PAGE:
What direction are we going? by Rich Paschall
My closest friend lives in France and is one of the nicest people I know. He avoids conflicts and always has a sunny disposition. I could sing his praises all day and yet, he surprised me with a facebook post recently. It was totally out of character. He exclaimed, “Fxxxxd up world…” He said nothing more. It was the day of the massacre in Paris of 12 at the French satirical publication, Charlie Hebdo. It sparked a massive manhunt and additional killings in France.
The proliferation of terrorist attacks, the wars and various conflicts around the globe, as well as the accusations against police, make the day’s news disturbing at the very least. Scandals and corruption stun us. Political hijinks appall us. Societal polarization dismay us. The daily news offers little source of comfort.
Recently I followed back someone on Twitter who followed me. Her followers in turn followed me. Unfortunately, this led to a group of thugs and rappers that have absolutely no respect for anything, In addition, there was a substantial number of young men posting the most lewd and disgusting opinion of women (ok, they did not say women, exactly). Worse were the women who followed them. I had a year’s worth of disgust posted to my Twitter feed over a few days. Yes, I followed back everybody, but then had to unfollow many.
All of the crap in the news and on social media feeds can certainly lead one to a low opinion of humanity. When you couple that with some of the unsettling news of recent times, you can surely conclude that the world is “going to hell in a hand basket.” as my dear departed mother might have said. Yet, there is a ray of sunshine in the dark, dank and depressing depth that humanity will sometimes find itself.
Voices are rising up from the streets to shout out a more encouraging word. It comes from society’s young members. I have mentioned before the comments of young rapper Prince EA in This World Should End and In Search of Peace on Earth. Consider this rap:
Rapper An0moly was surprised when some social comments on facebook became his most viewed video, despite the many he has on You Tube. Now he comments in his street wise style:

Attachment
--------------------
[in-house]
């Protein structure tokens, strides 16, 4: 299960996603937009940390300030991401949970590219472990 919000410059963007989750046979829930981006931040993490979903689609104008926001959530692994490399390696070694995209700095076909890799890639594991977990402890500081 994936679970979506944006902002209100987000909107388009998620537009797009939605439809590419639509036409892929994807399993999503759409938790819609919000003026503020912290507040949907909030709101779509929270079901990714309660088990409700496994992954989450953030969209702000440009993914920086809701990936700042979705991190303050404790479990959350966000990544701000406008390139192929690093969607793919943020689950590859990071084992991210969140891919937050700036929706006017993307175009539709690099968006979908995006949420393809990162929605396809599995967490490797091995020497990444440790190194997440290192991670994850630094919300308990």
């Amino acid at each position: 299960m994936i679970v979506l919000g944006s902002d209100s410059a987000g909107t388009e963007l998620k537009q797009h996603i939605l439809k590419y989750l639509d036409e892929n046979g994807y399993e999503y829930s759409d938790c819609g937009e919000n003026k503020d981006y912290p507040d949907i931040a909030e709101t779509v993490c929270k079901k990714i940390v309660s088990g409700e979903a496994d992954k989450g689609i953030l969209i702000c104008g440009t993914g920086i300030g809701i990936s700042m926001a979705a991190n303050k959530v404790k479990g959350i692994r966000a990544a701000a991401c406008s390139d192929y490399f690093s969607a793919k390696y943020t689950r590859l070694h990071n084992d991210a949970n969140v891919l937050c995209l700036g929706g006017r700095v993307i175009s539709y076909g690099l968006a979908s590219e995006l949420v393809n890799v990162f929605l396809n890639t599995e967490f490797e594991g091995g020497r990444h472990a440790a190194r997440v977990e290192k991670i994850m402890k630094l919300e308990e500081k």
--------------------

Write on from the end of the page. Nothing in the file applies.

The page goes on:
Young You Tube blogger Alfie Deyes turned his nearly 5 million subscribers onto this anti-bullying song from another You Tuber:
You Tube and social media sensation Tyler Oakley hoped for the second year in a row to use his birthday to get his subscribers to raise money for The Trevor Project, fighting teen suicide in LGBT youth. His goal this past year was 150,000 US dollars. He raised over a half million according to The Trevor Project’s web page. He is not the only You Tuber to raise money and awareness for social problems. Many have turned the social media spotlight on causes around the world.
Screenwriter, director Dustin Lance Black teamed up with British Olympic diver, Tom Daley, to raise money. Half going to Black’s charity, Human Rights Campaign and half to Daley’s charity, The Brain Tumour Charity. Daley lost his father to a brain tumor before he could see his teenage son carry Great Britain’s hope for a diving medal into the 2012 Olympics. Black promised his now deceased big brother that he would fight for LGBT equality, and so he has. The two raised a quarter million dollars with one contributor rewarded with a trip to meet the young men in London:
Fundraising organizations like Omaze and Prizeo have teamed up with young stars to bring awareness to social causes and raise money for charity. A Who’s Who of social media and entertainment stars have joined forces with organizations to better the world. “The Ian Somerhalder Foundation aims to empower, educate and collaborate with people and projects to positively impact the planet.” Matt Damon and Ben Affleck put their star power behind Eastern Congo Initiative and Water.org. Jennifer Lopez gave all contributor of 20 dollars or more a chance at meeting her to benefit American Red Cross, Boys & Girls Club of America, and Children’s Hospital Los Angeles. Of course, the money rolled in. I could give you many examples of this.
From the streets to the studios, from the stages to sports, from Main Street to Manhattan, young people, You Tube and Social Media stars, rappers and performers of all kinds are rejecting the message of violence and offering up positive responses. The news will give you plenty of reasons to despair. Plenty of youth will give you reasons for hope. They raise money, they preach nonviolence, they hold out for something better. Sleep better tonight, they hold out light in the darkness. There’s Hope In Front of Me.